phenotype. Rs12075 A (FY B) is ancestral, from which rs12075 G (FY A) is derived. FY 01N.01, or
DARC null, is independently derived from FY B and is defined by rs2814778, with the
ancestral allele T and the derived allele C. The ancestral haplotype carried allele A at rs12075 with
allele T at rs2814778; two derived haplotypes were G with T (FY A) and A with C (FY 01N.01),
respectively. The predicted DARC phenotype frequency computed from the allele frequencies
is shown in Table F in S1 File. As expected, the predicted frequencies of Fy(a+b+), Fy(a-b+),
and Fy(a+b-) phenotypes were all higher in HW, whereas the Fy(a-b-) phenotype was
predominantly found in LW. Interestingly, 37% of the HW group also carried the Fy(a-b-) phenotype.
Replication analysis in ARIC. Replication analysis was performed in ARIC using the
same methods and models as in the discovery GWAS. Characteristics of the ARIC participants
are shown in Table B in S1 File. Association analysis showed a similar chromosome 1 peak,
with the same leading variant: DARC SNP rs2814778 (p = 2.84×10−21) and with the same
direction of effect. The second leading variant in the replication study was rs2570916 (OR = 10.7,
p = 3.11×10−18), an IFI16 intronic variant. Most of the genome-wide significant chromosome
1 variants identified in the discovery sample were replicated in the ARIC sample but at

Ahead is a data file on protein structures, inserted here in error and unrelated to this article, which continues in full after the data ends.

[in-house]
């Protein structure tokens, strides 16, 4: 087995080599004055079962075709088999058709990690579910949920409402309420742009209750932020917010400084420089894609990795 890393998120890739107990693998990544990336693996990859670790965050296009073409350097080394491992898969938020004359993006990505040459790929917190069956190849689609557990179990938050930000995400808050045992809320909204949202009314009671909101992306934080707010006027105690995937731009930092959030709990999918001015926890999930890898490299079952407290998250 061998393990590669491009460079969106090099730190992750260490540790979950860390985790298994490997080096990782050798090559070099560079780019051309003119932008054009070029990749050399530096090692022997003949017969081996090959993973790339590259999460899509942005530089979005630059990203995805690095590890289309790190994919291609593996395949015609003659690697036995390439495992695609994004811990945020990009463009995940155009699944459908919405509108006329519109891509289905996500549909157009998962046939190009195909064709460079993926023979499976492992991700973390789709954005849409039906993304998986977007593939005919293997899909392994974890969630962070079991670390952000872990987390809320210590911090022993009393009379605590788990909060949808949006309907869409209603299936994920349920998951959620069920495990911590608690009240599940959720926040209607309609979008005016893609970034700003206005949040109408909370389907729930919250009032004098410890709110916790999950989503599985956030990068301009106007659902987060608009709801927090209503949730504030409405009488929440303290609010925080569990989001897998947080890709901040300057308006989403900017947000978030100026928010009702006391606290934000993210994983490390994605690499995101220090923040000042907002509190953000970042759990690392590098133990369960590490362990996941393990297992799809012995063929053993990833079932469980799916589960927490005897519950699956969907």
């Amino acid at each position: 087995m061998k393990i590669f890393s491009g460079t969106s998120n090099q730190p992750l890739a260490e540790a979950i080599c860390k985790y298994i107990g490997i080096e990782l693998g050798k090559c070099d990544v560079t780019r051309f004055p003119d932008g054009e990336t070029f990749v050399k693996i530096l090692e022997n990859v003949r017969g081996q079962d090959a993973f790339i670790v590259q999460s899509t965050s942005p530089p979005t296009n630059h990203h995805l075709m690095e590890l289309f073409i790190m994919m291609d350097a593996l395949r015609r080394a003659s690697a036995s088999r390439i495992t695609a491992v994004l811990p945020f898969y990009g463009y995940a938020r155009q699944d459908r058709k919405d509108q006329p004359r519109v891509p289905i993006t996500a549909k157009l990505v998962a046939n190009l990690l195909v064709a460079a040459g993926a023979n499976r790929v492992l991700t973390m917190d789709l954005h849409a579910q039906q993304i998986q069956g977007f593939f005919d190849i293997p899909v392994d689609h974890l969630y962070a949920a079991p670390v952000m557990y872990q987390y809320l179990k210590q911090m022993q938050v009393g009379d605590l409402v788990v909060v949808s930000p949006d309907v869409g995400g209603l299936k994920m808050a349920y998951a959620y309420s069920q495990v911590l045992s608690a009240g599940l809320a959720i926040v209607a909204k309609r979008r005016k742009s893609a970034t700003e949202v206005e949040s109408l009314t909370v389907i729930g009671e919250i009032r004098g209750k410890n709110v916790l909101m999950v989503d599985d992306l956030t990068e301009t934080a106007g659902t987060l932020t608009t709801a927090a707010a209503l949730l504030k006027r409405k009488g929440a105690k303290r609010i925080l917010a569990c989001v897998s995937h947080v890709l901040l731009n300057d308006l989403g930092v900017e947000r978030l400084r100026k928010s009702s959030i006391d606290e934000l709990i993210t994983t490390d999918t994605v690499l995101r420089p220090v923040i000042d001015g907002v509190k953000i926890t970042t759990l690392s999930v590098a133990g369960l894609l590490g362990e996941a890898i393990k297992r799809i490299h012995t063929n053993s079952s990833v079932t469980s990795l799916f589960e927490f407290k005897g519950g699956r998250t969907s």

different levels of significance (Table G in S1 File). However, the only non-chromosome 1
genomewide significant hit in the discovery studyÐrs36076607 (EPHA3)—was not replicated in the
ARIC sample (p = 0.871, Table H in S1 File).
In silico lookup of previous GWAS findings for WBC and/or neutrophil counts. We
extracted from the GWAS Catalog (accessed 7/10/2014) genome-wide significant SNPs that
were associated with WBC and/or neutrophil counts. The SNPs that were significant in the
present study are shown in Table 2.
Gene expression analysis
For gene-level expression, no transcript showed significantly different expression between
BEN and non-BEN samples at an FDR <0.05. This finding suggested that neutrophils from
BEN individuals would be functionally similar to neutrophils from non-BEN individuals.
Based on nominal p-values, the most significantly differentiated genes between the two groups